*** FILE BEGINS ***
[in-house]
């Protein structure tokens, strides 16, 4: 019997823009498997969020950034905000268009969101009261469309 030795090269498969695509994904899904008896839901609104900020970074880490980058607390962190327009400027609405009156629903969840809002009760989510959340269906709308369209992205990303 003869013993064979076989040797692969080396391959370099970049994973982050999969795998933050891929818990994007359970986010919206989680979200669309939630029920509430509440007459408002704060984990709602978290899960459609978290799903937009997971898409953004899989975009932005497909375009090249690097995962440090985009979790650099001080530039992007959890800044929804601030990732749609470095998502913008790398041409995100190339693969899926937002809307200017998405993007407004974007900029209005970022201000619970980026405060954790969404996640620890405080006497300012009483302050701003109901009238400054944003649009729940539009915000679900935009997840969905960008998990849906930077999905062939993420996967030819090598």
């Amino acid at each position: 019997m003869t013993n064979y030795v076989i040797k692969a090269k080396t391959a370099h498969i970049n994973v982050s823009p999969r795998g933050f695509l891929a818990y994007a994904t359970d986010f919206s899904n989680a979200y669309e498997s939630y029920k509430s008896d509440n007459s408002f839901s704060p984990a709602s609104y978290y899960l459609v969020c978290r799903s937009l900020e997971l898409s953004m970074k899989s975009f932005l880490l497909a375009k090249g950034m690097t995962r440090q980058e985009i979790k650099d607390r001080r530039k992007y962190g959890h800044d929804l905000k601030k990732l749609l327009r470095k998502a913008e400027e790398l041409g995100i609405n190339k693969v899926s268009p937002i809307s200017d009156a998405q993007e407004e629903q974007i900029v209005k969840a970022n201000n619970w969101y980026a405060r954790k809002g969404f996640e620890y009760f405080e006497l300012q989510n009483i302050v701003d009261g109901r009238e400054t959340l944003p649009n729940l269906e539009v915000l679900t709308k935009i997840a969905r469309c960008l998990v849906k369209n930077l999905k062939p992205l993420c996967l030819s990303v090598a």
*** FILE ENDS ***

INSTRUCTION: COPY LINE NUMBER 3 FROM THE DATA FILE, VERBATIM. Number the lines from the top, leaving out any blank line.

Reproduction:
């Amino acid at each position: 019997m003869t013993n064979y030795v076989i040797k692969a090269k080396t391959a370099h498969i970049n994973v982050s823009p999969r795998g933050f695509l891929a818990y994007a994904t359970d986010f919206s899904n989680a979200y669309e498997s939630y029920k509430s008896d509440n007459s408002f839901s704060p984990a709602s609104y978290y899960l459609v969020c978290r799903s937009l900020e997971l898409s953004m970074k899989s975009f932005l880490l497909a375009k090249g950034m690097t995962r440090q980058e985009i979790k650099d607390r001080r530039k992007y962190g959890h800044d929804l905000k601030k990732l749609l327009r470095k998502a913008e400027e790398l041409g995100i609405n190339k693969v899926s268009p937002i809307s200017d009156a998405q993007e407004e629903q974007i900029v209005k969840a970022n201000n619970w969101y980026a405060r954790k809002g969404f996640e620890y009760f405080e006497l300012q989510n009483i302050v701003d009261g109901r009238e400054t959340l944003p649009n729940l269906e539009v915000l679900t709308k935009i997840a969905r469309c960008l998990v849906k369209n930077l999905k062939p992205l993420c996967l030819s990303v090598a």